• 2023 is the Year of Millets, a crop revered by forefathers but despised now
• Long promoted as food for the sick, it is slowly being redeemed as diet essential
Mrs Pacilisa Wanyonyi popularly known as 'Mama Wimbi' does value addition to millet flour. Her ingredients are wheat flour, baking powder, sugar, vanilla, grated lemon, eggs and salt. She's mastered the correct proportions of mixing. “The ratio of wheat to millet flour is 2:1,” she says. Depending on the desired outcome, a 1:1 ratio is also an option.
She’s popularly known as Mama Wimbi. But her real name is Pacilisa Wanyonyi. She lives in Osia village in Teso South, Busia county.
Her nickname is a pointer to her passion. She’s been pursuing her career with zeal, knowing that it makes her eke out an honest living through the modest financial returns that she gains.
Every morning, from Monday to Saturday, draped in her overalls, she ferries specific utensils from her permanent house to a tin-walled bakery that’s partially covered and, therefore, well ventilated. The bakery is within the same compound as her house.
A stainless steel oven stands in the bakery and seems to be silently waiting for the time it will be put to use.
A traditional firewood stove appears dormant, but not for long. It will come alive after hot charcoal embers have heated the oven. These precede the mixing of Mama Wimbi’s ingredients.
Mrs Wanyonyi does value addition to millet flour. Her ingredients are wheat flour, baking powder, sugar, vanilla, grated lemon, eggs and salt. She's mastered the correct proportions of mixing. “The ratio of wheat to millet flour is 2:1,” she says. Depending on the desired outcome, a 1:1 ratio is also an option.
Wheat flour appears smooth to the eye and between fingers. However, Mama Wimbi doesn’t assume. She measures one moderate cup of wheat flour. She thoroughly sieves it. “Wheat flour usually has some coarse substances,” she says. “When baking cakes, those particles could be a nuisance in the mouth.”
“Here are the particles,” she says, after completing the sieving. Next to be filtered is the millet flour, which settles in the same container with the wheat flour. “It’s ground at a local miller and so it has to be sieved for better quality.”
The particles from the millet are coarser than those from the wheat flour. Two spoonfuls of the whole grated lemon are sprinkled onto the flour compound. Three spoonfuls of baking powder follow, and then a pinch of salt.
The quantity of sugar varies, depending on the preferred outcome. Using a tablespoon, Mama Wimbi whips four whole eggs mixed with some sugar in a plastic container. The beating continues until the abrasive crystalline feel in the container is considerably diminished.
She takes a break from the egg beating to mix the two flours and the grated lemon, using a wooden cooking stick. She returns to beating the eggs. She measures six caps of vanilla into the egg and sugar solution. She resumes the beating. She realises she hadn’t mentioned one liquid that’s in a cup.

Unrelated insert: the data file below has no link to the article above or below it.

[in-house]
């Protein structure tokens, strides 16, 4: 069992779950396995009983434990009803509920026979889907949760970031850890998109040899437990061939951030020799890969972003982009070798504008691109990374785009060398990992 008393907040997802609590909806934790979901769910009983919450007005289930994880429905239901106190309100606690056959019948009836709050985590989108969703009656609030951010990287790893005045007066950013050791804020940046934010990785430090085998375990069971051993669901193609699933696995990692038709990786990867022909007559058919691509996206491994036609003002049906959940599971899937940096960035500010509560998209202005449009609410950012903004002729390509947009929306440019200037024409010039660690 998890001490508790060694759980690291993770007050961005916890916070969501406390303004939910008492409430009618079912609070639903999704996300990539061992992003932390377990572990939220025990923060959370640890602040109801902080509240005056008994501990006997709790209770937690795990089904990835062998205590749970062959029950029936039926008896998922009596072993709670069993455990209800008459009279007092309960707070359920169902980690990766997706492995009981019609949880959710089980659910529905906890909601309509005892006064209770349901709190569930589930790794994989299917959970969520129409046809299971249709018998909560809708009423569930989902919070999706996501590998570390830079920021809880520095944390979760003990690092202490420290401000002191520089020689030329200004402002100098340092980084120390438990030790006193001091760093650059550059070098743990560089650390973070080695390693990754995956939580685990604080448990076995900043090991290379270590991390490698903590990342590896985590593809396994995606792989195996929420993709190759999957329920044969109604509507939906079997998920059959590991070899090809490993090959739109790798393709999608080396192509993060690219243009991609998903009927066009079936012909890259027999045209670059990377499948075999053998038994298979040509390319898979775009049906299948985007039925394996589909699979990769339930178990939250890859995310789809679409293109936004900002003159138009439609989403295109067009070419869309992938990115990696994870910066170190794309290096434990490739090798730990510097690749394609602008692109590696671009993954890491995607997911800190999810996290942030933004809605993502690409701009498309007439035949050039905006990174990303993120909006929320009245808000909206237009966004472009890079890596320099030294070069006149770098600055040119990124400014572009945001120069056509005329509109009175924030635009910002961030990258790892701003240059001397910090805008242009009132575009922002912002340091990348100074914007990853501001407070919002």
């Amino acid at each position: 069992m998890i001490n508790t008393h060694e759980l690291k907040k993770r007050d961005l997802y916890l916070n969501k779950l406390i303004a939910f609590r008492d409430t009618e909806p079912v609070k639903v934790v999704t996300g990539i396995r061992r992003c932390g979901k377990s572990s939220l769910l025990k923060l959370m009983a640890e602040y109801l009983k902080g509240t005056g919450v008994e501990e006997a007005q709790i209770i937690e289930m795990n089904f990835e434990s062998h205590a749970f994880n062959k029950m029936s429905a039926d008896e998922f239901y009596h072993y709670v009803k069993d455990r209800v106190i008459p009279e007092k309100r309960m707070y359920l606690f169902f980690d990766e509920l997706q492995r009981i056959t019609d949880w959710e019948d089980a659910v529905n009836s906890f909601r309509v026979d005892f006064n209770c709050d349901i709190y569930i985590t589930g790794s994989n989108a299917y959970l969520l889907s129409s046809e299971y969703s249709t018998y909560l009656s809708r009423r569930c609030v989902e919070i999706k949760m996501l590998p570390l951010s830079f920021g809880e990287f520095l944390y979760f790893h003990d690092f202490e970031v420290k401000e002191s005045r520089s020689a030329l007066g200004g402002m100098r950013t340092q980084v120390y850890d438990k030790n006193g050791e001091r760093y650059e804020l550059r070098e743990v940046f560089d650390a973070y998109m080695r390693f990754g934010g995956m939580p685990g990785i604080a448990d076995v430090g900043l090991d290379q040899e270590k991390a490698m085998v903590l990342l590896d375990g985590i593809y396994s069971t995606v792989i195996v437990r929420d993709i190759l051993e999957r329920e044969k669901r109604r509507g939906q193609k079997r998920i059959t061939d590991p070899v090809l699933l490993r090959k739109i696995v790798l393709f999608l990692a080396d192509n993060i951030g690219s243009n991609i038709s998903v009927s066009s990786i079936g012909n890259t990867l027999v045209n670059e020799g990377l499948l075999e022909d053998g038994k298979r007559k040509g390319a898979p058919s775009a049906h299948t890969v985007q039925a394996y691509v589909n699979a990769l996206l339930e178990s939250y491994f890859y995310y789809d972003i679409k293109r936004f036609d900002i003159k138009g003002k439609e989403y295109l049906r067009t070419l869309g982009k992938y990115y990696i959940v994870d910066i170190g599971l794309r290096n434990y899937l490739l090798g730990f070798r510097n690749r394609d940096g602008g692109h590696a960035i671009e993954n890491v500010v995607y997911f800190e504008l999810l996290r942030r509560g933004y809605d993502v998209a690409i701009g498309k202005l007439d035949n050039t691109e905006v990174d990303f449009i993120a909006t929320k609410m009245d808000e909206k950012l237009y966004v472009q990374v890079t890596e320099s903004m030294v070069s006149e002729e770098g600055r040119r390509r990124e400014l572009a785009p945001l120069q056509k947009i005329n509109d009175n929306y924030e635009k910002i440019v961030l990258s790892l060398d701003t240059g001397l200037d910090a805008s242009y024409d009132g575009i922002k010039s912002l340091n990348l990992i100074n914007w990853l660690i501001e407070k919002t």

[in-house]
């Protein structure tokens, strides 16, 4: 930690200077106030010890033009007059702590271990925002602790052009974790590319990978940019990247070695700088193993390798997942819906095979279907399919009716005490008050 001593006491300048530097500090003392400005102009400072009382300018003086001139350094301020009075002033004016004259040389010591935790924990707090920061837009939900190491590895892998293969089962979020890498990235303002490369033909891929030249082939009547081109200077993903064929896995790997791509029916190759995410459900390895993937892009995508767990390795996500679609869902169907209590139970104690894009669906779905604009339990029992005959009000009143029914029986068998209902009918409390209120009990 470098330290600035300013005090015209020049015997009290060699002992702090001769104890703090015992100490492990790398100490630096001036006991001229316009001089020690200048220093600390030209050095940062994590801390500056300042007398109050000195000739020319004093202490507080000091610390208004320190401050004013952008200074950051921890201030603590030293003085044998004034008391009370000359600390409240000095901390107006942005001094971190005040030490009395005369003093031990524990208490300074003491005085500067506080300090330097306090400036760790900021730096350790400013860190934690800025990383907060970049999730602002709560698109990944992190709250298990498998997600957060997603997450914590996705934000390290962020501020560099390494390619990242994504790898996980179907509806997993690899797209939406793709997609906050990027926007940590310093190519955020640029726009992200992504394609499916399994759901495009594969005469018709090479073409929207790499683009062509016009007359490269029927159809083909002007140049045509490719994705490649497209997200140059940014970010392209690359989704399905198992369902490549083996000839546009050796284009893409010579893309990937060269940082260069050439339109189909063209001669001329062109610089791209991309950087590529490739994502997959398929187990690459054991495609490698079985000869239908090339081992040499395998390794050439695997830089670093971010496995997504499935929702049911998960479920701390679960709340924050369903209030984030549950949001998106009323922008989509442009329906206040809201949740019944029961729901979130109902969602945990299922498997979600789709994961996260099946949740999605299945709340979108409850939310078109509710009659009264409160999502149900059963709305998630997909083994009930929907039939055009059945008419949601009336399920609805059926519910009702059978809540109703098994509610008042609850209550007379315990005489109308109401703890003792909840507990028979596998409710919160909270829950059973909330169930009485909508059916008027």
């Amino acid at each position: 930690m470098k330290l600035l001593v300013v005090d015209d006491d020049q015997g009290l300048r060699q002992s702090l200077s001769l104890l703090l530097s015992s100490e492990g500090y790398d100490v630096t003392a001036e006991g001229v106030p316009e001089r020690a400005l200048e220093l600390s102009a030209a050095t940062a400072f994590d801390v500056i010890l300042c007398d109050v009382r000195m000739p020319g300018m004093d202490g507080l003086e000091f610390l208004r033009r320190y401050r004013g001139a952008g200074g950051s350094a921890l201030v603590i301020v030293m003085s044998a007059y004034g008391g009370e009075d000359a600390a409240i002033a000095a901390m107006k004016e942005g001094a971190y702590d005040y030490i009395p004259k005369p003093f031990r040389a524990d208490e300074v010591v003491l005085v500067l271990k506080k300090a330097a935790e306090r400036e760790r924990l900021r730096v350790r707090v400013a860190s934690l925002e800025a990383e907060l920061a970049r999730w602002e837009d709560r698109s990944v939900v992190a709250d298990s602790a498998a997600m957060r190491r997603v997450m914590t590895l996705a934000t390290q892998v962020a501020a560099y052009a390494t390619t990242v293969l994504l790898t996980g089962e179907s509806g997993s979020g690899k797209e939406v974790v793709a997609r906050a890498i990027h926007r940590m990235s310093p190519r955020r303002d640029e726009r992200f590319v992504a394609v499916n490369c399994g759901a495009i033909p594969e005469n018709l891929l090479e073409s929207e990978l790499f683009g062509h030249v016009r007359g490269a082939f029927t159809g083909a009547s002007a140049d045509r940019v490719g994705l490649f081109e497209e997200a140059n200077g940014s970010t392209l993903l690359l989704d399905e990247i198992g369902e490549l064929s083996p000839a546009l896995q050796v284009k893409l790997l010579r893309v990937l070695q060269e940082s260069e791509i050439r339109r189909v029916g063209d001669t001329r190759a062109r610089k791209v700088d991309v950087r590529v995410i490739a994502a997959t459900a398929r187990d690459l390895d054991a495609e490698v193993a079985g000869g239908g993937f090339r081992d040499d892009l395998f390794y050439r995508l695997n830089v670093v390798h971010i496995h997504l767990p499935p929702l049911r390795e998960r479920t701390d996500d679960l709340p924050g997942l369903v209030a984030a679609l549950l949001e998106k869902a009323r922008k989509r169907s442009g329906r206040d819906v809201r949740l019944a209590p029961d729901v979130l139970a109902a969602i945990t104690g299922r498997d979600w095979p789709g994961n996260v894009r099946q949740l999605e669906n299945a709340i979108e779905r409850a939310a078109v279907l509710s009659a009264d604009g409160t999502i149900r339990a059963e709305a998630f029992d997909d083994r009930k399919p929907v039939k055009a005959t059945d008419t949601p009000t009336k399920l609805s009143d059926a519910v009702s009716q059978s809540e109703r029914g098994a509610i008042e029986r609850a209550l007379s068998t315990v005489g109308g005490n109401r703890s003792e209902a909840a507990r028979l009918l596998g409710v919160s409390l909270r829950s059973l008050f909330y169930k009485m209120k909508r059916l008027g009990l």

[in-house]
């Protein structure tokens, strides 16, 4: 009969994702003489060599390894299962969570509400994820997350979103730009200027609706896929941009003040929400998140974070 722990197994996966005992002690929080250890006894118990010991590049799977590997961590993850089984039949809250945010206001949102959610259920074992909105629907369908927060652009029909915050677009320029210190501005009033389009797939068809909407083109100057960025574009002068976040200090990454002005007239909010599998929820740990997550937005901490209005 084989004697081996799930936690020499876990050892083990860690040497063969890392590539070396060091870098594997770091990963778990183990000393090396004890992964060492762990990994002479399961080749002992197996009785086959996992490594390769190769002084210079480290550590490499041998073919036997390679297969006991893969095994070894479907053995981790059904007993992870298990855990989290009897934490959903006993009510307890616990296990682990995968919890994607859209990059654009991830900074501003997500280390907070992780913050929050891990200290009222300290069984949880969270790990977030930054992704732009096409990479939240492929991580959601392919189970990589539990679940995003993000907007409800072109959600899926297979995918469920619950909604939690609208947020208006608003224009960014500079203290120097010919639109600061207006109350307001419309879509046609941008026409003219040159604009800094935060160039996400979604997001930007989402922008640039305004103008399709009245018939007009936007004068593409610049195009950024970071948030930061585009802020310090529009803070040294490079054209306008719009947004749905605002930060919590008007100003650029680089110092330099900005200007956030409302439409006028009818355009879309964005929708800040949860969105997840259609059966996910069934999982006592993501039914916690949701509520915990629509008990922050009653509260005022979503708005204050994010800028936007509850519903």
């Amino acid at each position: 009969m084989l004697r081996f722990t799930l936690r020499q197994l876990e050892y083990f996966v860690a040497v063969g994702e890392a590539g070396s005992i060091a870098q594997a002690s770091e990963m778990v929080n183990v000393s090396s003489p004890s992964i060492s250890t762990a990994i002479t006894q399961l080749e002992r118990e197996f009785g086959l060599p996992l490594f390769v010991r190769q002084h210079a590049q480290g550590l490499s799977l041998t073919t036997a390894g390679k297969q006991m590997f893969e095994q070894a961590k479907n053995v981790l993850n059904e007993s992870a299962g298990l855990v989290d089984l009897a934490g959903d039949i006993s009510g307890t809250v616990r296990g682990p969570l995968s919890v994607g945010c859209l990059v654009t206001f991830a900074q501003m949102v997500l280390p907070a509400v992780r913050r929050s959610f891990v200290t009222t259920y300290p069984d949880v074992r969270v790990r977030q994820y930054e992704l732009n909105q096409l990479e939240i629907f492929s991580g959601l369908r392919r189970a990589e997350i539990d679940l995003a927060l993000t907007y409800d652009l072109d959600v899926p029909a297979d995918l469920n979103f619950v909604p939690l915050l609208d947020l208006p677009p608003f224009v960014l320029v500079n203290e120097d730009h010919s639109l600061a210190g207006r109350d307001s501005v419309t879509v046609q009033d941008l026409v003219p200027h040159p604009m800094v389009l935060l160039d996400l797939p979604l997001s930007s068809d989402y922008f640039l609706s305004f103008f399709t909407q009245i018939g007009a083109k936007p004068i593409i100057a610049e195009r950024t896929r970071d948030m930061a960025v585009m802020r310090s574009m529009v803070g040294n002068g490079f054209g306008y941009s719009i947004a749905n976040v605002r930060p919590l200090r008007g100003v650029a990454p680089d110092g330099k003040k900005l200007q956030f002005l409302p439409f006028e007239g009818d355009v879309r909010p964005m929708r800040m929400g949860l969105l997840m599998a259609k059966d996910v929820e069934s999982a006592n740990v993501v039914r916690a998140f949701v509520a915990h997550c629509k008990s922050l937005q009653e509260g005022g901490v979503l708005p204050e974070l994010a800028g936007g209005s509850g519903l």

“This is lemon juice,” she says. She sieves it to restrain the seeds. She measures four tablespoons of the lemon juice into the egg solution. The stirring continues.
One of her employees joins her. Mama Wimbi says, “She’ll make chapatti from wimbi flour.” She assures this writer and those accompanying him, “You’ll leave this place satisfied. There are crackies, chapatis and porridge, which you should begin taking," she says. “You’ve visited a bakery and so you shouldn’t stay hungry.”
Had we known that this kind of hospitality was awaiting us, we wouldn’t have taken breakfast at our hotel.
Mama Wimbi’s 19-year-old daughter, Pauline Ndeda, joins her. While Mum gently pours the egg solution into the mixed flours, Ndeda does the kneading. The dough stiffens. A little water is intermittently added between kneading.
“When I was in school, I loved home science because of my mother,” Ndeda says. “I was interested in things to do with cookery.” However, she was not taught how to prepare millet-based dishes. Her mother has filled that gap.
Ndeda discloses that home science is the subject in which she performed best. "I had a plain A," she says. She desires to pursue hospitality in college because she loves cooking.
Mama Wimbi lifts some of the dough with the wooden stick. The dough gently streaks into the trough. “If the dough is thick, the results won’t be good,” she says.
The last ingredient is a generous scoop of margarine. The final stirring gels the dominantly brownish compound with the yellow margarine. A fine paste is produced.
Mama Wimbi tells her daughter to continue with further smoothening. Meantime, Mama Wimbi cleans two aluminium baking trays. One is round and the other square-shaped. She coats the inside of the trays, the bottom, and the sides, with a film of liquid cooking oil. “If you don’t do this, the cakes will stick onto the trays.”